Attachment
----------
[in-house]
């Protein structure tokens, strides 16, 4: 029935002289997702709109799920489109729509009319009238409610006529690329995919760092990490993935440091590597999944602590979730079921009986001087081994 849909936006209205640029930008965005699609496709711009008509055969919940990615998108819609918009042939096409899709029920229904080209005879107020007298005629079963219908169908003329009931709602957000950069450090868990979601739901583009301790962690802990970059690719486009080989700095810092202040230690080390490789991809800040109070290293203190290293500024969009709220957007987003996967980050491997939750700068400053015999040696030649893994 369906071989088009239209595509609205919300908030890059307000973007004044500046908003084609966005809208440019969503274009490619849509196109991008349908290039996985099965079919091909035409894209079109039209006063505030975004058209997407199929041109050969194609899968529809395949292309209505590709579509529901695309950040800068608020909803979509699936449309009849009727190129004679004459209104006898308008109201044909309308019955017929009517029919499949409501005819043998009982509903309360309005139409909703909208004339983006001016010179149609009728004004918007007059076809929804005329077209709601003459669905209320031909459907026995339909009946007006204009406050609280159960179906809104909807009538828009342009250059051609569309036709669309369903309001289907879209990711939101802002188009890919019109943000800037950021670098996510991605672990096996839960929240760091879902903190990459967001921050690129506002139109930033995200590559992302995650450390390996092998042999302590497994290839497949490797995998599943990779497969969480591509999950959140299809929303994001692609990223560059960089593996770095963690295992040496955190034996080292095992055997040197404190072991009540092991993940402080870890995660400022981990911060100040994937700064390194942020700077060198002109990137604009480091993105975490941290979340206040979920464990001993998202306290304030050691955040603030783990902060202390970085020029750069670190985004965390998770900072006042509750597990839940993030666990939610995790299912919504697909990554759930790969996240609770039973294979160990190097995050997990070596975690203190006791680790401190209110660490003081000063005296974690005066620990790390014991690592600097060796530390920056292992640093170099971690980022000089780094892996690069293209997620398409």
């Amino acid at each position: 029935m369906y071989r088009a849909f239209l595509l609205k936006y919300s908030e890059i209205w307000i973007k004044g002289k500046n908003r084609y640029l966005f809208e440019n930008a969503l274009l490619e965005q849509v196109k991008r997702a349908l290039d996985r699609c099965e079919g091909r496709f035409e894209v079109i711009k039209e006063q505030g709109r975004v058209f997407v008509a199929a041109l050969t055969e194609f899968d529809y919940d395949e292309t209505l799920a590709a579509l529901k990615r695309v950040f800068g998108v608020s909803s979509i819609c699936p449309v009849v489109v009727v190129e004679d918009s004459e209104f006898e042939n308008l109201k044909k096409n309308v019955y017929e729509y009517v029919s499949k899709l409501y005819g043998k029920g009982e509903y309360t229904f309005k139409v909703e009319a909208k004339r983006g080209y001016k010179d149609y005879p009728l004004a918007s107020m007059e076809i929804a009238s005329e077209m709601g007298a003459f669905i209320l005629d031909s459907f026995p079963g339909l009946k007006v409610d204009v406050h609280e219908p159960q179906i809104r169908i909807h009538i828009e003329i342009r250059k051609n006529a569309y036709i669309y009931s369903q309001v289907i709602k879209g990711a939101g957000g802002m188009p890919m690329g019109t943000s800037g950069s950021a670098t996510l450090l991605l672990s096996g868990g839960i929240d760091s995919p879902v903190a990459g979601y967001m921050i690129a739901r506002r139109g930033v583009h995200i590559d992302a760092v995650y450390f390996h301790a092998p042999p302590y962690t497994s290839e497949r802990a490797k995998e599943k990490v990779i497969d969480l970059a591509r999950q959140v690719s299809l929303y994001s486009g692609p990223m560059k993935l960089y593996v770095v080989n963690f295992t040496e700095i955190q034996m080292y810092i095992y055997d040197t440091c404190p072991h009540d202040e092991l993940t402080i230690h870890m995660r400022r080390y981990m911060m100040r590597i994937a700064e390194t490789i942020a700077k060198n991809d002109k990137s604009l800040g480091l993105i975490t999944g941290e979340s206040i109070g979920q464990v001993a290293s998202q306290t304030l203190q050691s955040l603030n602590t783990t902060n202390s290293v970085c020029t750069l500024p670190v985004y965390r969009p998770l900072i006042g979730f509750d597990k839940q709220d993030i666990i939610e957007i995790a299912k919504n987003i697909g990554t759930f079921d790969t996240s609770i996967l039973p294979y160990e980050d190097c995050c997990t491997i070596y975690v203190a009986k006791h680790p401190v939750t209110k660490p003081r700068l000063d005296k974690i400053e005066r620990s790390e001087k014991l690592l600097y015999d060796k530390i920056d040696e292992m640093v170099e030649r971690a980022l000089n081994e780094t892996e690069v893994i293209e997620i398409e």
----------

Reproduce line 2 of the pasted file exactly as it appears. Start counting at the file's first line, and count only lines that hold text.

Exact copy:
């Protein structure tokens, strides 16, 4: 029935002289997702709109799920489109729509009319009238409610006529690329995919760092990490993935440091590597999944602590979730079921009986001087081994 849909936006209205640029930008965005699609496709711009008509055969919940990615998108819609918009042939096409899709029920229904080209005879107020007298005629079963219908169908003329009931709602957000950069450090868990979601739901583009301790962690802990970059690719486009080989700095810092202040230690080390490789991809800040109070290293203190290293500024969009709220957007987003996967980050491997939750700068400053015999040696030649893994 369906071989088009239209595509609205919300908030890059307000973007004044500046908003084609966005809208440019969503274009490619849509196109991008349908290039996985099965079919091909035409894209079109039209006063505030975004058209997407199929041109050969194609899968529809395949292309209505590709579509529901695309950040800068608020909803979509699936449309009849009727190129004679004459209104006898308008109201044909309308019955017929009517029919499949409501005819043998009982509903309360309005139409909703909208004339983006001016010179149609009728004004918007007059076809929804005329077209709601003459669905209320031909459907026995339909009946007006204009406050609280159960179906809104909807009538828009342009250059051609569309036709669309369903309001289907879209990711939101802002188009890919019109943000800037950021670098996510991605672990096996839960929240760091879902903190990459967001921050690129506002139109930033995200590559992302995650450390390996092998042999302590497994290839497949490797995998599943990779497969969480591509999950959140299809929303994001692609990223560059960089593996770095963690295992040496955190034996080292095992055997040197404190072991009540092991993940402080870890995660400022981990911060100040994937700064390194942020700077060198002109990137604009480091993105975490941290979340206040979920464990001993998202306290304030050691955040603030783990902060202390970085020029750069670190985004965390998770900072006042509750597990839940993030666990939610995790299912919504697909990554759930790969996240609770039973294979160990190097995050997990070596975690203190006791680790401190209110660490003081000063005296974690005066620990790390014991690592600097060796530390920056292992640093170099971690980022000089780094892996690069293209997620398409």